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January 2, 2013
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The art of NOT using smudge tool beforehand...

:iconyagaminator:
yagaminator Featured By Owner Jan 2, 2013  Hobbyist Digital Artist
So, how on earth can people withstand the agony of not using the smudge tool until they have comepletely used all their values, during the creation of a digital artwork!??! I am obsessed with using it, ofc its a bad thing, because I cant seem to "calculate" the final result without smudging and doing all that stuff :(. Please is there anyway I could "train" this? I want to learn to use values before starting to smudge all over the place and instead of getting something that I want to focus on in the drawing, get unfocused and seem like its something in the background :(.
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Devious Comments

:iconstraightx:
straightx Featured By Owner Jan 6, 2013  Student Digital Artist
Working in gray scale can help a lot. If you don't have a strong sense of color it'll act against you. With gray scale all you have to worry about is values.
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:iconmattcombsart:
MattCombsArt Featured By Owner Jan 6, 2013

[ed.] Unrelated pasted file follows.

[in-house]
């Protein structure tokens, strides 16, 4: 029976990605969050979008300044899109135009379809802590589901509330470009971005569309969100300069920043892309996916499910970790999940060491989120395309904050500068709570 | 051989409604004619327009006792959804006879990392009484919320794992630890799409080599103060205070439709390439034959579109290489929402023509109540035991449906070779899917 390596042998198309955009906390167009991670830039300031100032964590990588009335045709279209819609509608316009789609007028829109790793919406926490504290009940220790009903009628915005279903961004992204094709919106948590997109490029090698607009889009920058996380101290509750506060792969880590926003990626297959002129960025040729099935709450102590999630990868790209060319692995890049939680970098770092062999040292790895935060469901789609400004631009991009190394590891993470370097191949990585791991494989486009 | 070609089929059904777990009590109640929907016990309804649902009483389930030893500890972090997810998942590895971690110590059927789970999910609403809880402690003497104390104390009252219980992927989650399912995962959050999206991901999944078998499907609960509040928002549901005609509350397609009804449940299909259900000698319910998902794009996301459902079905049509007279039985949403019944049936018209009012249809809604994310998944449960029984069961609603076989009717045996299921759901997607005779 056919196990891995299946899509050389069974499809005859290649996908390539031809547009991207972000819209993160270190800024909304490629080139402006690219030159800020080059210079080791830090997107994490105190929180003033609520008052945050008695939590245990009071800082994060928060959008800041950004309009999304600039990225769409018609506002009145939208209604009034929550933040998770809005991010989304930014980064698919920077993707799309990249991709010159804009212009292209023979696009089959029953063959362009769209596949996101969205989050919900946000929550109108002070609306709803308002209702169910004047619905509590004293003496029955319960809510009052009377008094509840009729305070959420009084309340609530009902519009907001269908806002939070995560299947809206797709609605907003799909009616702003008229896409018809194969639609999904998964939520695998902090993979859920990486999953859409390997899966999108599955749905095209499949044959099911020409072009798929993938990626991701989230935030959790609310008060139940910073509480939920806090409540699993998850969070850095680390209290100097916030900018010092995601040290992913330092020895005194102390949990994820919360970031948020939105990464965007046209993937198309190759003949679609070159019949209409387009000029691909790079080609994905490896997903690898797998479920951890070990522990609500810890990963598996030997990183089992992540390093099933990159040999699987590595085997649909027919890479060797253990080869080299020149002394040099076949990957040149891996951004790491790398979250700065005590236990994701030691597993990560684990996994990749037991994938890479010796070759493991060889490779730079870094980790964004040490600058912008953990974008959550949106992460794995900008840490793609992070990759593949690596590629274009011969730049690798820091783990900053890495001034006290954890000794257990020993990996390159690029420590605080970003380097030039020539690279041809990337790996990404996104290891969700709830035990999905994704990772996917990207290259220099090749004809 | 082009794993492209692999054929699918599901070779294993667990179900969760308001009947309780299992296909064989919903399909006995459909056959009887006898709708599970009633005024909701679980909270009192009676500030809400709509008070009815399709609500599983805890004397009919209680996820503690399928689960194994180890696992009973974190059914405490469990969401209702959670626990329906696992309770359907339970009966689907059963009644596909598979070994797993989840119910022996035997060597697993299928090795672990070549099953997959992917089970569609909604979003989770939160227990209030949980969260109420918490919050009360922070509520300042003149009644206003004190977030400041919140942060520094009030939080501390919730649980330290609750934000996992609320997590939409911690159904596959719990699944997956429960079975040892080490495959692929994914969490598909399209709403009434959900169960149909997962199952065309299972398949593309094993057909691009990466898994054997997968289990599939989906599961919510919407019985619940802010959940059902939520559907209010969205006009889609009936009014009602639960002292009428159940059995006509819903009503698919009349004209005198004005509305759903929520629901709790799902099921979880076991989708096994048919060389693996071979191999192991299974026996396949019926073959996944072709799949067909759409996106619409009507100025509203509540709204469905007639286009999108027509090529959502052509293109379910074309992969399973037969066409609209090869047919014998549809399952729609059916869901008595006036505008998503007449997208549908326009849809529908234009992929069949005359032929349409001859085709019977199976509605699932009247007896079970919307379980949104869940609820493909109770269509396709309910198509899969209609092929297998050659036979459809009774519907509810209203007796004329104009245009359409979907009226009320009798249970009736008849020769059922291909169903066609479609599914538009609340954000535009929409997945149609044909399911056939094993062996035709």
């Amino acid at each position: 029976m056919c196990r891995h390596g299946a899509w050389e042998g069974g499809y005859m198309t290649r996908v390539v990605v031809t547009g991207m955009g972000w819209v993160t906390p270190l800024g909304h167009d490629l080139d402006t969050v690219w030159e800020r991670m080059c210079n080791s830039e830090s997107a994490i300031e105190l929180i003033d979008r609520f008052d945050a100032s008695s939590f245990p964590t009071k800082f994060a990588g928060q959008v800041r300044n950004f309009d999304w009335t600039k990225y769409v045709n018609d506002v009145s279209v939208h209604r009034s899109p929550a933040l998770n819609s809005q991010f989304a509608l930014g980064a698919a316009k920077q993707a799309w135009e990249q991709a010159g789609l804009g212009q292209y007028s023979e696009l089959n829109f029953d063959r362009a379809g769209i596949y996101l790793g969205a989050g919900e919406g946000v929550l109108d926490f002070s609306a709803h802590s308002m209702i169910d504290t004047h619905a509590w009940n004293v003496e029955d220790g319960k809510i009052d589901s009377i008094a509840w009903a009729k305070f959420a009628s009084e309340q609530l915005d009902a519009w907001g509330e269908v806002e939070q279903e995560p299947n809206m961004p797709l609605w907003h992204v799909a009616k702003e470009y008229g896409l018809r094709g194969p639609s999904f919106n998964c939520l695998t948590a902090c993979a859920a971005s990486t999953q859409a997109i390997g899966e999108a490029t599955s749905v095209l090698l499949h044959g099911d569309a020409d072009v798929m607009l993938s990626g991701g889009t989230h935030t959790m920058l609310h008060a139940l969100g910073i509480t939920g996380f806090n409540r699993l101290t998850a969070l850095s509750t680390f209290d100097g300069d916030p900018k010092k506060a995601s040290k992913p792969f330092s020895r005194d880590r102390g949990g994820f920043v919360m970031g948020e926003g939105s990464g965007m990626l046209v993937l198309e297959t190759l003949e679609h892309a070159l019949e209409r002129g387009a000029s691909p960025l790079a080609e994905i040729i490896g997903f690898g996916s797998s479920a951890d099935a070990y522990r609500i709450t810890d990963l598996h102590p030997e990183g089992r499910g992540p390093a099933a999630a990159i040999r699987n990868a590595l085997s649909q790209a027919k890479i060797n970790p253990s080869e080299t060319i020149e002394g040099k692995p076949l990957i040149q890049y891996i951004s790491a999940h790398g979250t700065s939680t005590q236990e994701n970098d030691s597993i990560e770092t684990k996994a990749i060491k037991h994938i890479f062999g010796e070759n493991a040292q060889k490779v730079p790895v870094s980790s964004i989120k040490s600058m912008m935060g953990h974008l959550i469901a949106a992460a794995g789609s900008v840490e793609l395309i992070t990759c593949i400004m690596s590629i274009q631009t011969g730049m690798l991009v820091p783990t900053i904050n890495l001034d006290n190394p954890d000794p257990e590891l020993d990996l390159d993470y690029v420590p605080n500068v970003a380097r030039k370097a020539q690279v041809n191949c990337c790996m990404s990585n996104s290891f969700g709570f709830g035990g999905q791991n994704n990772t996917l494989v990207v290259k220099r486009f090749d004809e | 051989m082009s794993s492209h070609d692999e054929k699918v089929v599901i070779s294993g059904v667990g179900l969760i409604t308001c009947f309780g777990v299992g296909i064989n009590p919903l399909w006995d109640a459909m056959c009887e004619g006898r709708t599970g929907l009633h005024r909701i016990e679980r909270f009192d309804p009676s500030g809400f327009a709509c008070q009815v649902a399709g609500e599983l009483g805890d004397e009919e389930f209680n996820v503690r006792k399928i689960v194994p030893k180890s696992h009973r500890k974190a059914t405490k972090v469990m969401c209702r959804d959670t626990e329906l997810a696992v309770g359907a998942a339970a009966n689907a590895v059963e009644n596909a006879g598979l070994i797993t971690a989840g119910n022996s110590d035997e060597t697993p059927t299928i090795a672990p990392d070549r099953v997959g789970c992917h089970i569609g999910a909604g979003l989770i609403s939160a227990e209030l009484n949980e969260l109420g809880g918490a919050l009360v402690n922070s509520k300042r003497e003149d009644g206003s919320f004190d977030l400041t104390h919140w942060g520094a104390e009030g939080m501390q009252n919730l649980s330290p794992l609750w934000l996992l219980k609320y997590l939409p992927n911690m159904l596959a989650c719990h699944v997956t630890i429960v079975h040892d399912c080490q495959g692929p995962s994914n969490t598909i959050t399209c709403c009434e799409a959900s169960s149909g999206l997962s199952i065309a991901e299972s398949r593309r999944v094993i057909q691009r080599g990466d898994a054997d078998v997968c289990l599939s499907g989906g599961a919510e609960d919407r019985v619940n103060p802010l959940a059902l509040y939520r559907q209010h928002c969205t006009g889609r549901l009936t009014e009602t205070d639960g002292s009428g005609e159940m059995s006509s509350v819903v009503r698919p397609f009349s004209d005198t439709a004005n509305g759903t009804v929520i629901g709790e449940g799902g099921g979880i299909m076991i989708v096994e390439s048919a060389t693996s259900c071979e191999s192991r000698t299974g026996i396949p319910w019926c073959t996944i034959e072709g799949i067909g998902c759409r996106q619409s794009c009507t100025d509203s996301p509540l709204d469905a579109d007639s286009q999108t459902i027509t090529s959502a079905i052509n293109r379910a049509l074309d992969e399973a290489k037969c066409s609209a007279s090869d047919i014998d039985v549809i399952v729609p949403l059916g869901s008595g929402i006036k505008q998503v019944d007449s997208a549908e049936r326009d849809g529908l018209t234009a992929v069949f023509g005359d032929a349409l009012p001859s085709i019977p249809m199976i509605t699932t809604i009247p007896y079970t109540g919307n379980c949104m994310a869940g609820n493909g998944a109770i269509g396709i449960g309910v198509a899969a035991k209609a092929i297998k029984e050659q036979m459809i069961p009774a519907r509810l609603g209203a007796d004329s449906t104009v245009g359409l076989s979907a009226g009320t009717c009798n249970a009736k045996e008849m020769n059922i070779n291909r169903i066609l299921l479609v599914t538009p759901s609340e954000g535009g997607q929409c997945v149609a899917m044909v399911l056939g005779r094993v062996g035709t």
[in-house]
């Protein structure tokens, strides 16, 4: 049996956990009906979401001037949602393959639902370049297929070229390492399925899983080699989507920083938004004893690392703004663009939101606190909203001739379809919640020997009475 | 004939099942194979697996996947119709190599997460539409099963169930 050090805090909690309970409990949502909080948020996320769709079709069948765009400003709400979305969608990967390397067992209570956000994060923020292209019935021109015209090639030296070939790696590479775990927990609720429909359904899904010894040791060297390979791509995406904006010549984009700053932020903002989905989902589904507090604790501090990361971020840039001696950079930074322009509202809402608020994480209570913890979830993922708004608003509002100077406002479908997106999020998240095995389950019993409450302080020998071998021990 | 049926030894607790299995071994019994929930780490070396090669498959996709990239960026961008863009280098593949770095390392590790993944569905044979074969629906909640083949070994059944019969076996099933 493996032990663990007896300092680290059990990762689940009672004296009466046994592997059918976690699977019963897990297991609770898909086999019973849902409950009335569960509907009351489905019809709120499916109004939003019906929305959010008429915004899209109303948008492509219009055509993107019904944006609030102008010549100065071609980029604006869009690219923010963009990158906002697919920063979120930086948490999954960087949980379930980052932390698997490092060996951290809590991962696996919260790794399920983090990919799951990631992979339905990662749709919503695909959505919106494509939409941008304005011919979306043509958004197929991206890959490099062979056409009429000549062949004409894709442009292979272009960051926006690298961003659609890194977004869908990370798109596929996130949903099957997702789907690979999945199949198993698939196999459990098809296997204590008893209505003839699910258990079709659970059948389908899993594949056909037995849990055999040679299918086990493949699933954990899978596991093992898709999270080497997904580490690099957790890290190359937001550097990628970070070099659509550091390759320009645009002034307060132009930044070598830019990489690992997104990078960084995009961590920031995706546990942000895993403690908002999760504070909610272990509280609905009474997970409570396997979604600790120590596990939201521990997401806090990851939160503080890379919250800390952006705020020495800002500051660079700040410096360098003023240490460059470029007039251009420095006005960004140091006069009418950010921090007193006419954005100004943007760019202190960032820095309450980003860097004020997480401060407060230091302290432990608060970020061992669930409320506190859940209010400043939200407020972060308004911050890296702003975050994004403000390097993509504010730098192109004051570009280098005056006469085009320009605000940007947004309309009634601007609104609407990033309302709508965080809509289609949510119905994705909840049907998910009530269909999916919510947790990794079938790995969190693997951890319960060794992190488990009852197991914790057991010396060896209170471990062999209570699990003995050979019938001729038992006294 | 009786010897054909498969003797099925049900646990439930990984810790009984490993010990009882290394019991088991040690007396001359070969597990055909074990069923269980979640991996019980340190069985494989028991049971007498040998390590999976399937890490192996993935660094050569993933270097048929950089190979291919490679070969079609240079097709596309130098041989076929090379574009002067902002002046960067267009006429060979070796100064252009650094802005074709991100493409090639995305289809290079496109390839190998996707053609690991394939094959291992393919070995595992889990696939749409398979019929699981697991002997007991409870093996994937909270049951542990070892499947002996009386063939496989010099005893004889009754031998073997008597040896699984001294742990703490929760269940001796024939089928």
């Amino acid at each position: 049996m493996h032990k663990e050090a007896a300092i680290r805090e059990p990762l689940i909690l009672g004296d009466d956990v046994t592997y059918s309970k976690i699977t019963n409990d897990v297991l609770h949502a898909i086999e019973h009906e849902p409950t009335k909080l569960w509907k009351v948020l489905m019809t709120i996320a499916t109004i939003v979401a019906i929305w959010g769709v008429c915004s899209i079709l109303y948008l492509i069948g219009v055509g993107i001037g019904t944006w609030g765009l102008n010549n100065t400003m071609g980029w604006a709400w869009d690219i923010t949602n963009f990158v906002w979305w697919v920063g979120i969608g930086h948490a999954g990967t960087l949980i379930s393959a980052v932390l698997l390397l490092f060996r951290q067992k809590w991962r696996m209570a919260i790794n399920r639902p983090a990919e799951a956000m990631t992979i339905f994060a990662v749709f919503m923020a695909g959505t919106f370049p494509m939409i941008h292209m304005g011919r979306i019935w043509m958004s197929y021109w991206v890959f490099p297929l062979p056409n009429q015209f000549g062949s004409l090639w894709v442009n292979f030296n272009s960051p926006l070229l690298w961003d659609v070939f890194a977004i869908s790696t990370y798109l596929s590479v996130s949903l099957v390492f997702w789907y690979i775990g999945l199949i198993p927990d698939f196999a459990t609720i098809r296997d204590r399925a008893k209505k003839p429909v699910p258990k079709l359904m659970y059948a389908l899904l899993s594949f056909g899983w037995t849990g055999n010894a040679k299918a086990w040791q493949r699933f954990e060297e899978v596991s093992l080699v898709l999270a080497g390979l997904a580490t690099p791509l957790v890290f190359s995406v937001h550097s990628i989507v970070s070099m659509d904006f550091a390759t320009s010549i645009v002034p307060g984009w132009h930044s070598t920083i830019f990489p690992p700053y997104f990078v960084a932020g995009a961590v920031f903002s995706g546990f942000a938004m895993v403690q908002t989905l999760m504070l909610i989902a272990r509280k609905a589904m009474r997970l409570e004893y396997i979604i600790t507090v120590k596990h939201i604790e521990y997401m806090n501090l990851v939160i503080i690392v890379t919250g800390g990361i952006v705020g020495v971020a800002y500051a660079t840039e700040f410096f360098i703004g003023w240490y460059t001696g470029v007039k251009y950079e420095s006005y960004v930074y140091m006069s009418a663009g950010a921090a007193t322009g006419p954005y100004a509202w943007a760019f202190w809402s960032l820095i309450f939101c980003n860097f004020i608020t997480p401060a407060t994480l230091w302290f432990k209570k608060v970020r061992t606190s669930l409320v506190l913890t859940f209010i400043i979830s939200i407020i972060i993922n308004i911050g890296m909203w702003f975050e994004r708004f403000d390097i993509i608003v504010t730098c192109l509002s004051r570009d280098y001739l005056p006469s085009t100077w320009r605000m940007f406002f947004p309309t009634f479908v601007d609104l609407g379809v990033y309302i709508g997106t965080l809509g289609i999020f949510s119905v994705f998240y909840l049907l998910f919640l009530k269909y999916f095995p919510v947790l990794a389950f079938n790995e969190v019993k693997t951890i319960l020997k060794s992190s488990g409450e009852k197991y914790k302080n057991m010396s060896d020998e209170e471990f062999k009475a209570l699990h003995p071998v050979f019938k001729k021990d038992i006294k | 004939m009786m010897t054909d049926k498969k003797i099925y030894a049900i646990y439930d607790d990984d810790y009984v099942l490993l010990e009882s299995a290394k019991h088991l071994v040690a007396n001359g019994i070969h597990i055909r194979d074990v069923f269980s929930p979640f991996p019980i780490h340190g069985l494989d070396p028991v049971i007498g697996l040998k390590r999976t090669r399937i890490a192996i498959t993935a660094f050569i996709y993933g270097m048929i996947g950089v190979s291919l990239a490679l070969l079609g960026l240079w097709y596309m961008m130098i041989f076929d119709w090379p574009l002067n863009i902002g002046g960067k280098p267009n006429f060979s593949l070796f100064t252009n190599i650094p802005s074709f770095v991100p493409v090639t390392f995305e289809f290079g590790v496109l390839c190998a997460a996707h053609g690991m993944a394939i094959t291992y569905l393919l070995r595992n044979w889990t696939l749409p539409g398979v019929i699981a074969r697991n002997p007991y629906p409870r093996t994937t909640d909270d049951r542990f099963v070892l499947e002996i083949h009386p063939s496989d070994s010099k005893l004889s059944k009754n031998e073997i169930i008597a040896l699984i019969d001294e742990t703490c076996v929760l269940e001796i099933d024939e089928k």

just dont use the tool anymore. Period...get away from it. Laarn to do paint without it. I dont and never used the smudge tool. I never felt like i had complete control over the painting, it wouldnt look good or feel right when blending. It can be done easily without one. Using pen pressures and different combos of hard and soft brushes to paint with. Youll just need to learn to paint it out and use other brushes to blend things out instead of smudging it. ill do my paintings with only using the brush tool. You dont need to smudge tool at all. it lame imo.
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:iconyagaminator:
yagaminator Featured By Owner Jan 6, 2013  Hobbyist Digital Artist
Yeah, I painted one of my latest deviations without it and it came out pretty good for a beginner using only values! Thanks for the tips though ^^!
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:iconmattcombsart:
MattCombsArt Featured By Owner Jan 6, 2013
ya just keep at it. In time youll figure it all out just..Keep it up!
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:iconyagaminator:
yagaminator Featured By Owner Jan 6, 2013  Hobbyist Digital Artist
Thanks! ^^
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:iconjiiri:
Jiiri Featured By Owner Jan 6, 2013  Student General Artist
I used it when I first started out with digital programs. Over time my style started to become a lot more 'painterly' and the smudge tool makes you lose values in the colors and doesn't mix with my style well. Instead I started mimicking 'smudging' by just choosing an in-between color (or several of them.) It's pretty difficult to get rid of habits or change them, but it'll be fine once you start and get used to a new method. :)
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:icontomvanrheenen:
tomvanrheenen Featured By Owner Jan 6, 2013  Hobbyist Digital Artist